Stalin Would’ve Put Some
Fear In You, You Asses!
By Eduard Limonov
Translated By Jeffrey Fredrich
31 July 2014
Edited by Emily France
Russia - Izvestia - Original Article (Russian)
When the Cuban missile crisis broke out, I was already an adult. I had already been out of school for three years and was working at the “Hammer and Sickle.” I remember that time well.
Now they say that back then the world was on the brink of nuclear war. I believe it.
But outwardly, the statesmen of that time behaved reasonably, behaved, by and large, like gentlemen. They didn’t permit themselves to use harsh rhetoric.
At the height of the crisis, which lasted for about six days in all, from October 22 to October 28, 1962, John Kennedy exhorted Khrushchev and convinced him to “show prudence… and observe the terms of the quarantine [of Cuba].”
There you have the sort of polite vocabulary that Kennedy used.
Khrushchev, in his second conciliatory letter to Kennedy, politely wrote, “we and you ought not now to pull on the ends of the rope in which you have tied the knot of war.”
“In order to reassure them” (meaning the United States), the entire Politburo, at Khrushchev’s suggestion, went to the Bolshoi at the height of the crisis – to say, look, nothing’s happening, it’s business as usual. If we were going to attack you, do you really think we’d be going to the Bolshoi?
Such was the message sent. Let me remind you what all the fuss was about back then.
In 1961, the U.S. deployed its medium-range “Jupiter” missiles in Turkey, near the city of Izmir. The missiles could reach all of the cities in the western part of the Soviet Union, including Moscow, from Turkey.
When Khrushchev visited Bulgaria, the local communists told him, pointing in the direction of Turkey, “American missiles can reach us here in minutes. And they’ll arrive in Moscow very quickly too.” Khrushchev then became agitated and by the fall of 1962 gave the order to secretly deploy Soviet nuclear missiles in Cuba.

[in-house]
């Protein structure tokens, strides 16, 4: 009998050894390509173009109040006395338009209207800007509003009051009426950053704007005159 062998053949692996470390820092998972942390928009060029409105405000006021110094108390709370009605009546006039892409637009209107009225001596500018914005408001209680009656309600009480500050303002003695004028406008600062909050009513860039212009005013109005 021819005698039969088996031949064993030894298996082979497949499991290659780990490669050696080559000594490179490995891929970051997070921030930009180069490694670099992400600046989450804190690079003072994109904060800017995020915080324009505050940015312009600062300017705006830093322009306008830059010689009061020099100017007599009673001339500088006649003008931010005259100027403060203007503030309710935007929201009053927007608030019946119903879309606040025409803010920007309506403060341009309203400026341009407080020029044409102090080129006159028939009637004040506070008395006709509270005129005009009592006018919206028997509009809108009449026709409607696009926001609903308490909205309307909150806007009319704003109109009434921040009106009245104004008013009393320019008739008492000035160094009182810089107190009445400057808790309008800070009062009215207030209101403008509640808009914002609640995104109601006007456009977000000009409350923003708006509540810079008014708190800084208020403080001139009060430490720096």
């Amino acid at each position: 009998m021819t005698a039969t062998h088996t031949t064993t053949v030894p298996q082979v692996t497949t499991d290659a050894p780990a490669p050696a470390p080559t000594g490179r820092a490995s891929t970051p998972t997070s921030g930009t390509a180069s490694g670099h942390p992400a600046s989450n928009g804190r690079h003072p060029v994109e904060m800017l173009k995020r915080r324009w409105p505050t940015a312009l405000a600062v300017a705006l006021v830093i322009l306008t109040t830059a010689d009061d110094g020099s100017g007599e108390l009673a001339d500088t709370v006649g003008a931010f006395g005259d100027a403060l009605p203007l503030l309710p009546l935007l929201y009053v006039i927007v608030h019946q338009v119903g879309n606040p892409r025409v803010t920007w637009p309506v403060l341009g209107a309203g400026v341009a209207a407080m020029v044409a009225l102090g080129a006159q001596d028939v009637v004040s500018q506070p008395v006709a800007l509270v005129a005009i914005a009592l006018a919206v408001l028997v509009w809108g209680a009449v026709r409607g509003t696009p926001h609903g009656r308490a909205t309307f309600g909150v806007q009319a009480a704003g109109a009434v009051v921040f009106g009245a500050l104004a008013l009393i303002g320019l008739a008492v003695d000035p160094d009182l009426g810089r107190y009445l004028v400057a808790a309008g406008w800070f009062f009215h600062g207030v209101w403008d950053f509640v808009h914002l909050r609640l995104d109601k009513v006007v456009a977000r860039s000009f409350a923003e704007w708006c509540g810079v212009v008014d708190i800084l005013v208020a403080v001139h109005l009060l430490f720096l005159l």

By October 22 of the same year, an American spy plane discovered the Soviet missiles on the island, and photographs of the missiles were laid on Kennedy’s desk.
I didn’t begin this article to write about the Cuban missile crisis. People remember it, and there is much written about it. I would like now, when the tragic Ukrainian crisis is going on before our very eyes, to compare the behavior of the American side then and now.
Then, both sides behaved like diplomat Lavrov behaves now: diplomatically and discreetly. As a matter of fact, even Putin behaves in accordance with diplomatic etiquette. The American side, however, behaves like a bunch of drunk gangsters and whores.
We see that shrew, Jen Psaki – arrogant, rude and full of deceit; we see her equal, Victoria Nuland; we hear hysterical elderly senators with an unfortunate Vietnam past who are nothing but warmongers. They threaten us with their fists; they do not hesitate to threaten us.
Besides elderly senators, President Obama has urged “punishing Russia” many times. “Let’s let Russia really feel it,” echoed one of the senators.*
They intimidate us, make demands of us and, unprecedentedly, suggest we abandon our foreign policy and submit to the United States’ diktat.
They suggest that we abandon support for the people of the Donbas, even though they are part of the Russian nation and are no different than residents of neighboring Russian regions, residents of the Rostov region or residents of the Krasnodar or Stavropol regions. They speak the very same dialect as the southern Russian regions. They dress the same. They are we; we are they. We have a 300-year history in common.
Perhaps the United States doesn’t know this and doesn’t teach its citizens the history of Russia and or of the Donbass. So be it. But your impudence, ladies and gentlemen, is off the charts! I suppose you got your filthy manners from your Kiev wards? Did you study under the now-deceased Sashko Bilyi? Are you learning from Lyashko?**
The United States has suddenly discovered its unprecedented cynicism. They don’t shy away from behaving like drunk, cocky gangsters in their relations with Russia. President Obama, who up until the Ukraine crisis had given the impression of a more or less poised gentleman, has before our very eyes turned into a smart-ass hooligan.
Wake up! Get it together! Think of decency. Remember that you are dealing with a strong and proud nation, which might take offense and let you have it right in the face.
Stalin would’ve put some fear in you, you asses!
*Editor’s Note: the original quotation, accurately translated, could not be verified.
**Translator’s Note: Oleksandr Muzychko, also known as Sashko Bily, was a notorious Ukrainian ultranationalist wanted by the Russian authorities prior to his death, which occurred under murky circumstances in March. Oleh Lyashko, leader of Ukraine’s Radical Party, has become infamous in Russia for his close involvement with paramilitary groups fighting pro-Russian separatists.http://watchingamerica.com/News/243846/stalin-wouldve-put-some-fear-in-you-you-asses/